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Serious Feline Gum Disease Can Be Prevented

Pet Column for the week of July 1, 2002

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Services - Dentistry

Office of Public Engagement
2001 S. Lincoln Ave.
Urbana, Illinois 61802
Phone: 217/333-2907
Jennifer Stone
Information Specialist

Despite its exotic-sounding name, lymphocytic plasmacytic stomatitis (LPS) is a fairly common problem in cats 2 years old and older, according to Dr. Robert Ulbricht, a veterinary dentistry resident formerly with the University of Illinois Veterinary Teaching Hospital in Urbana.

"This disease may initially appear as a case of gingivitis, an early stage of gum disease," says Dr. Ulbricht. At this stage, the gums appear red where they meet the teeth. This mild irritation of the gums is usually not too painful and can usually be corrected with proper dental cleaning.

Stomatitis occurs when the entire mouth becomes inflamed, causing the tissue to become puffy with a bright red "raspberry" or "cobblestone" appearance.

"When the disease reaches this stage, it is very painful," says Dr. Ulbricht. "Most cats will have trouble eating or stop eating altogether." Owners may notice that the cat is having trouble chewing its food, is salivating excessively, has very bad breath, or has lost weight.

The disease is caused by an atypical immune response by lymphocytes and plasma cells. Lymphocytes and plasma cells are essential to the immune system, but when they accumulate in a spot where they are not supposed to be, they can send out signals to the body that release chemicals that cause inflammation and pain.

"Although we know that these cells of the immune system directly cause the inflammation of the oral mucosa, we do not know why these cells accumulate in the oral cavity," says Dr. Ulbricht. The culprit may be certain kinds of bacteria or viruses.

The course of the disease may be influenced by many factors. "We always test these animals for feline leukemia and feline immune deficiency syndrome, which suppress the immune system," says Dr. Ulbricht.

Treatment in the early stages of LPS consists of a thorough dental cleaning, sometimes accompanied by some anti-inflammatory medications. This combination alone may clear up the problem, but some cases require more drastic measures.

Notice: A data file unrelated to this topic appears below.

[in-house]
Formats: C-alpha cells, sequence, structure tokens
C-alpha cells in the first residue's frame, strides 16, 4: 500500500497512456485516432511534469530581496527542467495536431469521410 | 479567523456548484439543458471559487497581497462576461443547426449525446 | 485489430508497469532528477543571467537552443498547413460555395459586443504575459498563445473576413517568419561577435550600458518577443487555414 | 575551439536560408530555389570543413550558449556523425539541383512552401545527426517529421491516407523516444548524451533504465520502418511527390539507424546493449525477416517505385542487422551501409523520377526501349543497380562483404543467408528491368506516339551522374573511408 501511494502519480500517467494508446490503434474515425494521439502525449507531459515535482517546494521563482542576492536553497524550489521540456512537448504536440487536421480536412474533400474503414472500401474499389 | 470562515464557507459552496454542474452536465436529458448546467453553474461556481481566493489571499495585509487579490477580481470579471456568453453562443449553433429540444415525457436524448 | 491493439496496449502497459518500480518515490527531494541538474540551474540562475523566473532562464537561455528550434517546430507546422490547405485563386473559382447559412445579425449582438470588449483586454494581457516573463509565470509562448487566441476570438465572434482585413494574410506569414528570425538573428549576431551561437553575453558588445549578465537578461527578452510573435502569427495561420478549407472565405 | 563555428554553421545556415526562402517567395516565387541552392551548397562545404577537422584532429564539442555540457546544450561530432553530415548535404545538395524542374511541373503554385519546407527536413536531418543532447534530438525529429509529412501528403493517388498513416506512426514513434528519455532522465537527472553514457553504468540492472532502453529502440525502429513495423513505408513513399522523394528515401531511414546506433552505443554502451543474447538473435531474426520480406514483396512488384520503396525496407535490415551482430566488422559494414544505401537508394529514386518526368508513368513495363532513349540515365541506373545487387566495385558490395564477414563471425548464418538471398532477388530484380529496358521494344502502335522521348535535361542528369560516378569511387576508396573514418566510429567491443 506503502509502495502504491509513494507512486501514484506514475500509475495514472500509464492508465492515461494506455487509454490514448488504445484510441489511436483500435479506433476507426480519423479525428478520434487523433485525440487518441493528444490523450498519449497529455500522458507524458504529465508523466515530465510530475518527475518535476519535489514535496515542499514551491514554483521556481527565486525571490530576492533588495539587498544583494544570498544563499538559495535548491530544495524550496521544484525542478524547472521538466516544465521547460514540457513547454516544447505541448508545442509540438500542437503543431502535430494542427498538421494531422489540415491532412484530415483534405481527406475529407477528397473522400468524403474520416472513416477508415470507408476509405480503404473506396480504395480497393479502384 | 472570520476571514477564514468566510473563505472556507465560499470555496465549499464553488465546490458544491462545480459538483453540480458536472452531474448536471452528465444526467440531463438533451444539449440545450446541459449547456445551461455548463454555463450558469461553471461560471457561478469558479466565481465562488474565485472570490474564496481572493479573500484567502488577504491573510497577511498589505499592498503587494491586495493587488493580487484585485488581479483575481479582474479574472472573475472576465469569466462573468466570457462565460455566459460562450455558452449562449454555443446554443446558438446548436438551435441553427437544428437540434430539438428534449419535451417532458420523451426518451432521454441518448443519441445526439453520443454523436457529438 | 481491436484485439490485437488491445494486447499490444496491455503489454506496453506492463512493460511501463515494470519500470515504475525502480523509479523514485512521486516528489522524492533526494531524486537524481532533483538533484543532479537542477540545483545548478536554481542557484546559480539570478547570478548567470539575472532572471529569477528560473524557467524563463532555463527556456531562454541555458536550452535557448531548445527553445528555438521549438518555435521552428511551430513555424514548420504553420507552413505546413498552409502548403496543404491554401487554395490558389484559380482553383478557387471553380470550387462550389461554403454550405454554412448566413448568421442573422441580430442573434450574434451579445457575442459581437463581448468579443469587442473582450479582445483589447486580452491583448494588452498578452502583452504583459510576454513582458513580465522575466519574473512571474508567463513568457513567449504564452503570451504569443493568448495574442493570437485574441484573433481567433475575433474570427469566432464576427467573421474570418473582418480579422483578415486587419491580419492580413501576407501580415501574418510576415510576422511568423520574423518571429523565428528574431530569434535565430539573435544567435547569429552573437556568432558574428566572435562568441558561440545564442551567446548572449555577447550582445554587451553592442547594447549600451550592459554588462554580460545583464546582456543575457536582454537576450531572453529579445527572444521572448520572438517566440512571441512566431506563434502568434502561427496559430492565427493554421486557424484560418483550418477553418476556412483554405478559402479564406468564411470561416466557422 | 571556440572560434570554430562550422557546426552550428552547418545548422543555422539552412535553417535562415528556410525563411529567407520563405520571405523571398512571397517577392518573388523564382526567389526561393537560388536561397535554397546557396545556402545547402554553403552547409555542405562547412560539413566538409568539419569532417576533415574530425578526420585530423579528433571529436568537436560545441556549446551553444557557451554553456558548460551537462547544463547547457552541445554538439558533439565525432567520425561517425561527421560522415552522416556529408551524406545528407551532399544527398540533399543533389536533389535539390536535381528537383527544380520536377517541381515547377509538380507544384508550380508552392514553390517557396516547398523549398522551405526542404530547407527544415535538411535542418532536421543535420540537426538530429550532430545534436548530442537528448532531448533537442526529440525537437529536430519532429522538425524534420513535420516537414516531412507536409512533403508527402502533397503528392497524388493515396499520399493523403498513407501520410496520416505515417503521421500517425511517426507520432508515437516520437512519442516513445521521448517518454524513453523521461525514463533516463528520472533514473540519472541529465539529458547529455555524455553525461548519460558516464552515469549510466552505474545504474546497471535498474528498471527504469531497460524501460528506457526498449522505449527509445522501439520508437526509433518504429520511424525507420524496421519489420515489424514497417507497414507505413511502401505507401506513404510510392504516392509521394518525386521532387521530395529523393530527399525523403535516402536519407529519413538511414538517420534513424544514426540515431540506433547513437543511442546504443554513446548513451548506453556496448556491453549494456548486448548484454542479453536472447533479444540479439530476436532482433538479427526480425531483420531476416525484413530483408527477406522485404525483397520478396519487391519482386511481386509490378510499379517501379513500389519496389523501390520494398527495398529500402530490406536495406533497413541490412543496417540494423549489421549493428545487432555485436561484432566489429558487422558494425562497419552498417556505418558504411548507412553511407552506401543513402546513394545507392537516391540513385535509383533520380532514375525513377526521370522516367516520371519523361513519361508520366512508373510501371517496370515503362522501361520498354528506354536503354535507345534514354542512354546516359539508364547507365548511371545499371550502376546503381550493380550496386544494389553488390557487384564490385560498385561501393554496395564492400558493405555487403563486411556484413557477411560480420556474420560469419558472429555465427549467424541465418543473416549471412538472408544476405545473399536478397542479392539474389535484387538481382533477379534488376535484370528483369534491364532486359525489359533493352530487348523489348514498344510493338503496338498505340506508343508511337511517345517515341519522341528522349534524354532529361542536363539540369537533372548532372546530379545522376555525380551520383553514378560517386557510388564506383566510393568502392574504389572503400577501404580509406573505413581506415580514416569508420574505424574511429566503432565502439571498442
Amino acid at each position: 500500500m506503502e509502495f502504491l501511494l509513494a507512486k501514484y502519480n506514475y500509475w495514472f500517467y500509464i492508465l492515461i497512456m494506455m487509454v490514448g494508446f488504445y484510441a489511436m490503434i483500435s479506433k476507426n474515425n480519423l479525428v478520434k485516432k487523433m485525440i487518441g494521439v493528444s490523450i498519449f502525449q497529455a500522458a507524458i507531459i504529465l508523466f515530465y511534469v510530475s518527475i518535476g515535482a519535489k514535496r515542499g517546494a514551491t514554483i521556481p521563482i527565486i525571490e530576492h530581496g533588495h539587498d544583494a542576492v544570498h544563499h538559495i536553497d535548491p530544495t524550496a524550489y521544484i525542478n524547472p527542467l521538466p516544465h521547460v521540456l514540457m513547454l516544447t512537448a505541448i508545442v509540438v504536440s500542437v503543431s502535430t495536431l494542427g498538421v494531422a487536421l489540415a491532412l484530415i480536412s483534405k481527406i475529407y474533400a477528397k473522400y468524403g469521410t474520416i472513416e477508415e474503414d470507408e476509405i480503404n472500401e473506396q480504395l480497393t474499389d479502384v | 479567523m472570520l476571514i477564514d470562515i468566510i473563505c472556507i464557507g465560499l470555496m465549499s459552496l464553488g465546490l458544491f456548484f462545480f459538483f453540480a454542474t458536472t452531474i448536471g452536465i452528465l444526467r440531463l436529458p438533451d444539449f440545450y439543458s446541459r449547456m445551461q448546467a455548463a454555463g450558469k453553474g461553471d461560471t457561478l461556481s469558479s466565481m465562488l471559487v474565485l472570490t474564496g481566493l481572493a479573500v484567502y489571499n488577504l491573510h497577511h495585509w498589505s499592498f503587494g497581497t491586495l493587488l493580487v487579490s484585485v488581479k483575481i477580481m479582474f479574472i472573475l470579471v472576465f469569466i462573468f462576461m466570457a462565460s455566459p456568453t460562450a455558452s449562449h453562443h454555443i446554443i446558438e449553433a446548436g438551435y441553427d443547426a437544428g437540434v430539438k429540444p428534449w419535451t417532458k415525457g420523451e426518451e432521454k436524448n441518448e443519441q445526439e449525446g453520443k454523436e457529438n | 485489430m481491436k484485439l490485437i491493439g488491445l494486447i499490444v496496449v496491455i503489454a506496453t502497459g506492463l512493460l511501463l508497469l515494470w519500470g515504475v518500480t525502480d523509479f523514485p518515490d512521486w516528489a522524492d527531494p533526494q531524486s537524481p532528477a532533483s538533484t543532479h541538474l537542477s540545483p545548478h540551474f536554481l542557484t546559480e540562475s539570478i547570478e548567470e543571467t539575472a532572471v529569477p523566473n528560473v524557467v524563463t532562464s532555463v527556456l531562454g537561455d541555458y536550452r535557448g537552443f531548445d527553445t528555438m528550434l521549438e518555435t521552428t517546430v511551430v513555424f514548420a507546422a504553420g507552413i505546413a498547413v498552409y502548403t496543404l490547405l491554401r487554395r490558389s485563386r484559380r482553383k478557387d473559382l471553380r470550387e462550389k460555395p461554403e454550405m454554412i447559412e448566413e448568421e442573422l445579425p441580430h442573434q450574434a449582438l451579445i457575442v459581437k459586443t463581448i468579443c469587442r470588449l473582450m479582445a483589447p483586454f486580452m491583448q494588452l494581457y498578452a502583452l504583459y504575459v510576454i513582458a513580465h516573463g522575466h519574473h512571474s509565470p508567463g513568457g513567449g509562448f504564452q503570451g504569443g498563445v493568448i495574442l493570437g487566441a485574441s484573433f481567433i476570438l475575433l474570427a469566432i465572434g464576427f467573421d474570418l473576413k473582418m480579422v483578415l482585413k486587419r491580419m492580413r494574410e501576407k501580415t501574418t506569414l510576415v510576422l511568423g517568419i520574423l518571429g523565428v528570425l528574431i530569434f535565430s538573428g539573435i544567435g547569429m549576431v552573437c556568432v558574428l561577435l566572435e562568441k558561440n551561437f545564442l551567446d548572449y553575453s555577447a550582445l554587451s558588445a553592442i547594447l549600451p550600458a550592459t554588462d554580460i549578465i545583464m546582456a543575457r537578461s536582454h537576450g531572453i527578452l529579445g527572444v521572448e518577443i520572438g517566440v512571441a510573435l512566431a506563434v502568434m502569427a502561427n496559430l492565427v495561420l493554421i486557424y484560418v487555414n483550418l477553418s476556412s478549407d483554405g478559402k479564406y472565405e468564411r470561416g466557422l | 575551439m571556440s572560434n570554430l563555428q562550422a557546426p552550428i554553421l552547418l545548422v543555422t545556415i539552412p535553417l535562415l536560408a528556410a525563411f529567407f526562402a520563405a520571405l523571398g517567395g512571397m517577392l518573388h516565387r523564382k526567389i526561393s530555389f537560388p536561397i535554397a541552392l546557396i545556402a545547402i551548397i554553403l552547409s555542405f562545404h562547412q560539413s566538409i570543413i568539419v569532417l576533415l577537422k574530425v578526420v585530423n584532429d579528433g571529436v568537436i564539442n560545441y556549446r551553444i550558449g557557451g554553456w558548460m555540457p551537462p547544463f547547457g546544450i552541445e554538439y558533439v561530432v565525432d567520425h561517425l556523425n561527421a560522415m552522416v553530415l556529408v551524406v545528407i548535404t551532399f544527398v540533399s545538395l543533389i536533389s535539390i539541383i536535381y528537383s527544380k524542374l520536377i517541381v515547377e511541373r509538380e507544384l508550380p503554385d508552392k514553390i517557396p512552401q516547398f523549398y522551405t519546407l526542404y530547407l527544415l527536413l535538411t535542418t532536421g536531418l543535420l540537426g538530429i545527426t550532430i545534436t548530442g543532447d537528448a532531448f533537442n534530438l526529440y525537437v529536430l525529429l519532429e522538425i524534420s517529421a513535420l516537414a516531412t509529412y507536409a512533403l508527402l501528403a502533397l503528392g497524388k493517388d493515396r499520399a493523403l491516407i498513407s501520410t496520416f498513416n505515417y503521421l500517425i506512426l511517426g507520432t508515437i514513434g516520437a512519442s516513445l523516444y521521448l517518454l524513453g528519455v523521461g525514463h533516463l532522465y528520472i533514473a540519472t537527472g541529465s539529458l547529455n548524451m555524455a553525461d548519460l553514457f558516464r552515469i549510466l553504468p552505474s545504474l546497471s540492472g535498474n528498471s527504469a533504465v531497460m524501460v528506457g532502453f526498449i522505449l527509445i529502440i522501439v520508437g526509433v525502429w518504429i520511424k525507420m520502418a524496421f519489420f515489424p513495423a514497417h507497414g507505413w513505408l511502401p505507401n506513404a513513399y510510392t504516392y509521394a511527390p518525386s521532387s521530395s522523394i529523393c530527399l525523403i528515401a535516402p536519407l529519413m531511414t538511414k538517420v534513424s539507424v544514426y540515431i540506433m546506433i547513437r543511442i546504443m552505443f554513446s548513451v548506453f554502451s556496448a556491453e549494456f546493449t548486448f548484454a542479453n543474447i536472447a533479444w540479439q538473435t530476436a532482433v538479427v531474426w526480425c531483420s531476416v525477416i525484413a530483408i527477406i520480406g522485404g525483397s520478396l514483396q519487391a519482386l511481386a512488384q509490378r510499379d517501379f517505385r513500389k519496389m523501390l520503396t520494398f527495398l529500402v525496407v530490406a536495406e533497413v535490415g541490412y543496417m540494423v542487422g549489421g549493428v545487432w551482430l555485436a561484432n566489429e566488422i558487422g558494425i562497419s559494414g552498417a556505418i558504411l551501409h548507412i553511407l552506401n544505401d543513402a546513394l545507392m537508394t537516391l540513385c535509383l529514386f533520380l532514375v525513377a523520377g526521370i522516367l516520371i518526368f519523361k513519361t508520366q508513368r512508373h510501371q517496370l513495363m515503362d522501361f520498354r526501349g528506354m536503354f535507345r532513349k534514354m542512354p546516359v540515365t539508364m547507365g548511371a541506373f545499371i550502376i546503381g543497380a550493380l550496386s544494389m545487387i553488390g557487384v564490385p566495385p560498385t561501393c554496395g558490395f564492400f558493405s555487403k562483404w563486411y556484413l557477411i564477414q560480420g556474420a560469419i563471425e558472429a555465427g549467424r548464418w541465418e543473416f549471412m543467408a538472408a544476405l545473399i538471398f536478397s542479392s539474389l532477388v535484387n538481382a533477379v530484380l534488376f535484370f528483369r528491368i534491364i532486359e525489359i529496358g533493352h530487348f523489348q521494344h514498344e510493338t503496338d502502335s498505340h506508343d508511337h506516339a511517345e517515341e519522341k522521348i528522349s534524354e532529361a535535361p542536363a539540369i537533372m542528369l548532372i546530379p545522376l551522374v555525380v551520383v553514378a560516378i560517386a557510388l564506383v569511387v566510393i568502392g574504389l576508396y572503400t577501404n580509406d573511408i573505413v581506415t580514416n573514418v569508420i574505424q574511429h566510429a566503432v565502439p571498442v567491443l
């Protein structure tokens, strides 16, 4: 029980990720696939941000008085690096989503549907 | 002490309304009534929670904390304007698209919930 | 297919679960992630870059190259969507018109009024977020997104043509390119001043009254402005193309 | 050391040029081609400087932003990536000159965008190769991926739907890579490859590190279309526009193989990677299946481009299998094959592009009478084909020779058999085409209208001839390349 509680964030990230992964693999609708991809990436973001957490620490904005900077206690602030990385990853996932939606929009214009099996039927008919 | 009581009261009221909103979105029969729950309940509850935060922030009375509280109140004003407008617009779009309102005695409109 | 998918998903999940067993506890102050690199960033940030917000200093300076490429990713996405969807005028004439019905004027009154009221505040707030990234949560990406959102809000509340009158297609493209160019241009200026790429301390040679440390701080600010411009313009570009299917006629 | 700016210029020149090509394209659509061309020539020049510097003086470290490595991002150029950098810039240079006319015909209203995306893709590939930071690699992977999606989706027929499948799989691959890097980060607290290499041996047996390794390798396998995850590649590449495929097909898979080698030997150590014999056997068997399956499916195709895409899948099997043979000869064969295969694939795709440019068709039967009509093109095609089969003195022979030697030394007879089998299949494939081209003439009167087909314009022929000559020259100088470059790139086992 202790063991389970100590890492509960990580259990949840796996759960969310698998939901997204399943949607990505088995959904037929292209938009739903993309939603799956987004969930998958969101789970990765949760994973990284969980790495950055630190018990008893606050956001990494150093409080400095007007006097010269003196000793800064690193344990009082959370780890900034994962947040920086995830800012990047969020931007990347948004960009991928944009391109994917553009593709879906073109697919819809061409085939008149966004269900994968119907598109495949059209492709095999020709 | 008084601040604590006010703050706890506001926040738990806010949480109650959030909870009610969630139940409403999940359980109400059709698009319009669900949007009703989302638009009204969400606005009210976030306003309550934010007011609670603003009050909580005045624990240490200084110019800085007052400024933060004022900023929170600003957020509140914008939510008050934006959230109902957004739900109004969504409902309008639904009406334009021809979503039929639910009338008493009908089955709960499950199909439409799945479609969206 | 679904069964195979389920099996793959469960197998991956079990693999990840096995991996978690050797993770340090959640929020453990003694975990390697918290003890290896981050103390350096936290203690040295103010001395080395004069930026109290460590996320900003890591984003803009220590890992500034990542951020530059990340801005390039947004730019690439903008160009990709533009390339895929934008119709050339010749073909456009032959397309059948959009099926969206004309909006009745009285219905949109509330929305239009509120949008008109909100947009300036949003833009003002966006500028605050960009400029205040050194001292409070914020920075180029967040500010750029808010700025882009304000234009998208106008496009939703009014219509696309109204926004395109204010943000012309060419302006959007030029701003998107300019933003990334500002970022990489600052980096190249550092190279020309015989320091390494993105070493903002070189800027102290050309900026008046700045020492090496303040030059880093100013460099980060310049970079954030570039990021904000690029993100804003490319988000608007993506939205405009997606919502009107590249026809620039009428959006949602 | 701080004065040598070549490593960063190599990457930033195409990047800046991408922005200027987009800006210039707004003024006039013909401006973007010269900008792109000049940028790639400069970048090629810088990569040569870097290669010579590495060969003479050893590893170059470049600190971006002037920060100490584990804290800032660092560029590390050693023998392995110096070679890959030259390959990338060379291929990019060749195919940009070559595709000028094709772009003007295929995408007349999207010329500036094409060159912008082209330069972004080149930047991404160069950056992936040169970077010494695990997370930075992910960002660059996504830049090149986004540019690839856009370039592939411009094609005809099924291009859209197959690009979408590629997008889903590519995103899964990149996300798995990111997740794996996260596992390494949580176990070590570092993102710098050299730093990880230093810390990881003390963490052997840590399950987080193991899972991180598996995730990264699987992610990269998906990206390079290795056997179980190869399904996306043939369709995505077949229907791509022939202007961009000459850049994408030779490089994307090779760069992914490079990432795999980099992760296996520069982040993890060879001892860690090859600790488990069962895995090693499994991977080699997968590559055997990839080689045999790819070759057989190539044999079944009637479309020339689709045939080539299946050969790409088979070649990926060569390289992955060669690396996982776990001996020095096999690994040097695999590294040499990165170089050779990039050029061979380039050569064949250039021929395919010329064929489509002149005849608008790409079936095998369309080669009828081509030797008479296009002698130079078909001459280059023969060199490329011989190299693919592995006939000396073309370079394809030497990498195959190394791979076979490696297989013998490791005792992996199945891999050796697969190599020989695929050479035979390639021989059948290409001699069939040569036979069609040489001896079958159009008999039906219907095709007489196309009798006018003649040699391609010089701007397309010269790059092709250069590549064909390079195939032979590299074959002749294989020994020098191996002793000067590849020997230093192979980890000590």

"Many different treatments have been attempted for the management of this disease, but inevitably most cases require extraction of the teeth," says Dr. Ulbricht. Typically when the disease becomes severe, all of the teeth behind the canines must be extracted. This means that most pets must eat soft food for the rest of their lives.

"What we are striving for with treatment is to make the patient as comfortable as possible," says Dr. Ulbricht. "Most of the patients receiving this treatment improve dramatically, although in only about one-fourth of patients will the gums become completely normal again."

The most important thing pet owners can do to prevent this disease is to make sure pets receive a yearly oral exam. "I simply cannot stress enough the importance of the yearly oral exam," says Dr. Ulbricht. "The dental health of pets is an area that is often neglected by pet owners, but by caring for the mouth of your pet, you are actually protecting your pet from a whole host of other problems."

When you have your pet's yearly physical exam, request an oral exam as well. Make sure that your veterinarian inspects the entire mouth of your pet for potential problems, and report any signs of dental disease to your veterinarian immediately.

If you have any questions regarding lymphocytic plasmacytic stomatitis, or you have questions regarding dental health in general, please contact your local veterinarian.